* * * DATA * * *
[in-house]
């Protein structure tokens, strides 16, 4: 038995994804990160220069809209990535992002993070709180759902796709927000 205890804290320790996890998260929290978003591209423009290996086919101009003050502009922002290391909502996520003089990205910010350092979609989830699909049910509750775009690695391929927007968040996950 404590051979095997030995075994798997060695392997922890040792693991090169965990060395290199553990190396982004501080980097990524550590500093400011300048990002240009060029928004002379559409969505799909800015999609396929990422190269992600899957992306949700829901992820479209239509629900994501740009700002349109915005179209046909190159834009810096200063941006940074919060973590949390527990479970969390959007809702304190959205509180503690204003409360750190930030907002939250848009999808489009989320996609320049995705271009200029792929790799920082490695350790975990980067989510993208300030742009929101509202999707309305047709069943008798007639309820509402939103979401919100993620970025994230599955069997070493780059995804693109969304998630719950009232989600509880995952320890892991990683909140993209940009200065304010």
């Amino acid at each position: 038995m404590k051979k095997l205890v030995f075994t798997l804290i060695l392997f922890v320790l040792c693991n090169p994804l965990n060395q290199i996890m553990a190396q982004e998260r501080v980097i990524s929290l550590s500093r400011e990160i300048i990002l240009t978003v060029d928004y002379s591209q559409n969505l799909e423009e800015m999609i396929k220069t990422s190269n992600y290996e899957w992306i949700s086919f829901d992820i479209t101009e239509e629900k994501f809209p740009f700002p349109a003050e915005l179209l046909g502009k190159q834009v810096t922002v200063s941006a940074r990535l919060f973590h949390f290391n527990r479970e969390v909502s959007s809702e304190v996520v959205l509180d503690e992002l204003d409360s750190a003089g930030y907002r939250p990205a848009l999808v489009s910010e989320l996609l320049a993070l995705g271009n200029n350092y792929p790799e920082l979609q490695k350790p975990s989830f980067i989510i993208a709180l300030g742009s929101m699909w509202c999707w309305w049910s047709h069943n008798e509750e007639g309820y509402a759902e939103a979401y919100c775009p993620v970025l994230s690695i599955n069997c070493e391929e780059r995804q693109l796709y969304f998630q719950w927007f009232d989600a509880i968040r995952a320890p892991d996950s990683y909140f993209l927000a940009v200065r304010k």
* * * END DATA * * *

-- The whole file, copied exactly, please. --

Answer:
[in-house]
């Protein structure tokens, strides 16, 4: 038995994804990160220069809209990535992002993070709180759902796709927000 205890804290320790996890998260929290978003591209423009290996086919101009003050502009922002290391909502996520003089990205910010350092979609989830699909049910509750775009690695391929927007968040996950 404590051979095997030995075994798997060695392997922890040792693991090169965990060395290199553990190396982004501080980097990524550590500093400011300048990002240009060029928004002379559409969505799909800015999609396929990422190269992600899957992306949700829901992820479209239509629900994501740009700002349109915005179209046909190159834009810096200063941006940074919060973590949390527990479970969390959007809702304190959205509180503690204003409360750190930030907002939250848009999808489009989320996609320049995705271009200029792929790799920082490695350790975990980067989510993208300030742009929101509202999707309305047709069943008798007639309820509402939103979401919100993620970025994230599955069997070493780059995804693109969304998630719950009232989600509880995952320890892991990683909140993209940009200065304010």
């Amino acid at each position: 038995m404590k051979k095997l205890v030995f075994t798997l804290i060695l392997f922890v320790l040792c693991n090169p994804l965990n060395q290199i996890m553990a190396q982004e998260r501080v980097i990524s929290l550590s500093r400011e990160i300048i990002l240009t978003v060029d928004y002379s591209q559409n969505l799909e423009e800015m999609i396929k220069t990422s190269n992600y290996e899957w992306i949700s086919f829901d992820i479209t101009e239509e629900k994501f809209p740009f700002p349109a003050e915005l179209l046909g502009k190159q834009v810096t922002v200063s941006a940074r990535l919060f973590h949390f290391n527990r479970e969390v909502s959007s809702e304190v996520v959205l509180d503690e992002l204003d409360s750190a003089g930030y907002r939250p990205a848009l999808v489009s910010e989320l996609l320049a993070l995705g271009n200029n350092y792929p790799e920082l979609q490695k350790p975990s989830f980067i989510i993208a709180l300030g742009s929101m699909w509202c999707w309305w049910s047709h069943n008798e509750e007639g309820y509402a759902e939103a979401y919100c775009p993620v970025l994230s690695i599955n069997c070493e391929e780059r995804q693109l796709y969304f998630q719950w927007f009232d989600a509880i968040r995952a320890p892991d996950s990683y909140f993209l927000a940009v200065r304010k």